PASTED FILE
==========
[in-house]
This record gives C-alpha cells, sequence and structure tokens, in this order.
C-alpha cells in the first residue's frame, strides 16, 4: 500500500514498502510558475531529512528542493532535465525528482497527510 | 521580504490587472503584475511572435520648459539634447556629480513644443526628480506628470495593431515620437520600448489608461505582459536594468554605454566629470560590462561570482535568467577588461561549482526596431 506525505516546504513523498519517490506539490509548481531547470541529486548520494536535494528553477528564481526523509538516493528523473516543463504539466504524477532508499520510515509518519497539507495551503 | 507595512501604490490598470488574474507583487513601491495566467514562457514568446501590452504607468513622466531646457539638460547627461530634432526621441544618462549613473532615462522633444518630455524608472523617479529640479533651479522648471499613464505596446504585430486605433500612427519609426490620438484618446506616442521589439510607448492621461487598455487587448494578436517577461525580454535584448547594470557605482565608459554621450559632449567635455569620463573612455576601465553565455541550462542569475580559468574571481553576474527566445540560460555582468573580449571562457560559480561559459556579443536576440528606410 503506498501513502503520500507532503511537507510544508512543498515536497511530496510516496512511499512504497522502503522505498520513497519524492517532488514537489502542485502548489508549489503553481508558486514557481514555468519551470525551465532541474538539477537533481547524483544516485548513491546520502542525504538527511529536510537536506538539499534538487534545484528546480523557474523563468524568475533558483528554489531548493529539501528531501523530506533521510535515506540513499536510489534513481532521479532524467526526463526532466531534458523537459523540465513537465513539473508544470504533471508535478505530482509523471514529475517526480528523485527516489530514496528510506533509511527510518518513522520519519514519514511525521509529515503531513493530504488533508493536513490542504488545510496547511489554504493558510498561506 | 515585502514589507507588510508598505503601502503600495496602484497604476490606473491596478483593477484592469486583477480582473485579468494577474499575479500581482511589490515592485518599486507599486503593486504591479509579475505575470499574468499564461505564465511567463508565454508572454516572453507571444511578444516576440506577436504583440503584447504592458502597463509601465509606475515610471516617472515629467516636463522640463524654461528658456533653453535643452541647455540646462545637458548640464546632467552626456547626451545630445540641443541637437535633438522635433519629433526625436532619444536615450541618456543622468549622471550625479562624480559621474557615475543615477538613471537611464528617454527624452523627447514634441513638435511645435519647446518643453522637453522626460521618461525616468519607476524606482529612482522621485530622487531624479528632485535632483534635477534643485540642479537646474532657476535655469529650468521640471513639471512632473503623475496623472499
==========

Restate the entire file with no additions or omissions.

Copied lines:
[in-house]
This record gives C-alpha cells, sequence and structure tokens, in this order.
C-alpha cells in the first residue's frame, strides 16, 4: 500500500514498502510558475531529512528542493532535465525528482497527510 | 521580504490587472503584475511572435520648459539634447556629480513644443526628480506628470495593431515620437520600448489608461505582459536594468554605454566629470560590462561570482535568467577588461561549482526596431 506525505516546504513523498519517490506539490509548481531547470541529486548520494536535494528553477528564481526523509538516493528523473516543463504539466504524477532508499520510515509518519497539507495551503 | 507595512501604490490598470488574474507583487513601491495566467514562457514568446501590452504607468513622466531646457539638460547627461530634432526621441544618462549613473532615462522633444518630455524608472523617479529640479533651479522648471499613464505596446504585430486605433500612427519609426490620438484618446506616442521589439510607448492621461487598455487587448494578436517577461525580454535584448547594470557605482565608459554621450559632449567635455569620463573612455576601465553565455541550462542569475580559468574571481553576474527566445540560460555582468573580449571562457560559480561559459556579443536576440528606410 503506498501513502503520500507532503511537507510544508512543498515536497511530496510516496512511499512504497522502503522505498520513497519524492517532488514537489502542485502548489508549489503553481508558486514557481514555468519551470525551465532541474538539477537533481547524483544516485548513491546520502542525504538527511529536510537536506538539499534538487534545484528546480523557474523563468524568475533558483528554489531548493529539501528531501523530506533521510535515506540513499536510489534513481532521479532524467526526463526532466531534458523537459523540465513537465513539473508544470504533471508535478505530482509523471514529475517526480528523485527516489530514496528510506533509511527510518518513522520519519514519514511525521509529515503531513493530504488533508493536513490542504488545510496547511489554504493558510498561506 | 515585502514589507507588510508598505503601502503600495496602484497604476490606473491596478483593477484592469486583477480582473485579468494577474499575479500581482511589490515592485518599486507599486503593486504591479509579475505575470499574468499564461505564465511567463508565454508572454516572453507571444511578444516576440506577436504583440503584447504592458502597463509601465509606475515610471516617472515629467516636463522640463524654461528658456533653453535643452541647455540646462545637458548640464546632467552626456547626451545630445540641443541637437535633438522635433519629433526625436532619444536615450541618456543622468549622471550625479562624480559621474557615475543615477538613471537611464528617454527624452523627447514634441513638435511645435519647446518643453522637453522626460521618461525616468519607476524606482529612482522621485530622487531624479528632485535632483534635477534643485540642479537646474532657476535655469529650468521640471513639471512632473503623475496623472499